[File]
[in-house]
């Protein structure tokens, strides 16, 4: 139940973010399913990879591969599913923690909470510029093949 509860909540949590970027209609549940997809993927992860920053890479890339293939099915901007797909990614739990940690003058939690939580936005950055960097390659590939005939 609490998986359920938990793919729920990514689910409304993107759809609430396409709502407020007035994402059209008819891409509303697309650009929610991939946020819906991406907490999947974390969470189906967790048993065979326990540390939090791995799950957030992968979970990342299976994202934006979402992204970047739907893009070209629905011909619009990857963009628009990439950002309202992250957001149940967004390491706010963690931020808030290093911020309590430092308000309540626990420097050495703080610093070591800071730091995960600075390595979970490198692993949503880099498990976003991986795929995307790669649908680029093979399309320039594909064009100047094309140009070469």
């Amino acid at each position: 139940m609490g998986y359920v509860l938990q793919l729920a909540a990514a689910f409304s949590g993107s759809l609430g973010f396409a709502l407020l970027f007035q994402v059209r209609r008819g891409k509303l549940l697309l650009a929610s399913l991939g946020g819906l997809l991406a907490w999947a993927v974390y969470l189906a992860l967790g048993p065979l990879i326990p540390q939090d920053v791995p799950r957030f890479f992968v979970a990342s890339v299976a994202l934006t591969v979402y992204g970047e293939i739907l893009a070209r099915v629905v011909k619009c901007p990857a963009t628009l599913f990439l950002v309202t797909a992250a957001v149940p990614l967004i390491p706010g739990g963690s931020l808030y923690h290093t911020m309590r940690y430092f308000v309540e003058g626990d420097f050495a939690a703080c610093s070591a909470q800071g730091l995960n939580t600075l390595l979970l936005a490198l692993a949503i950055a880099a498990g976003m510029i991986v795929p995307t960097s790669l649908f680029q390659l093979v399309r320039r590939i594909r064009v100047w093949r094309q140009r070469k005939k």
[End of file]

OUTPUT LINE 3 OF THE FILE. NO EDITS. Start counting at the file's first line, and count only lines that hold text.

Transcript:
């Amino acid at each position: 139940m609490g998986y359920v509860l938990q793919l729920a909540a990514a689910f409304s949590g993107s759809l609430g973010f396409a709502l407020l970027f007035q994402v059209r209609r008819g891409k509303l549940l697309l650009a929610s399913l991939g946020g819906l997809l991406a907490w999947a993927v974390y969470l189906a992860l967790g048993p065979l990879i326990p540390q939090d920053v791995p799950r957030f890479f992968v979970a990342s890339v299976a994202l934006t591969v979402y992204g970047e293939i739907l893009a070209r099915v629905v011909k619009c901007p990857a963009t628009l599913f990439l950002v309202t797909a992250a957001v149940p990614l967004i390491p706010g739990g963690s931020l808030y923690h290093t911020m309590r940690y430092f308000v309540e003058g626990d420097f050495a939690a703080c610093s070591a909470q800071g730091l995960n939580t600075l390595l979970l936005a490198l692993a949503i950055a880099a498990g976003m510029i991986v795929p995307t960097s790669l649908f680029q390659l093979v399309r320039r590939i594909r064009v100047w093949r094309q140009r070469k005939k």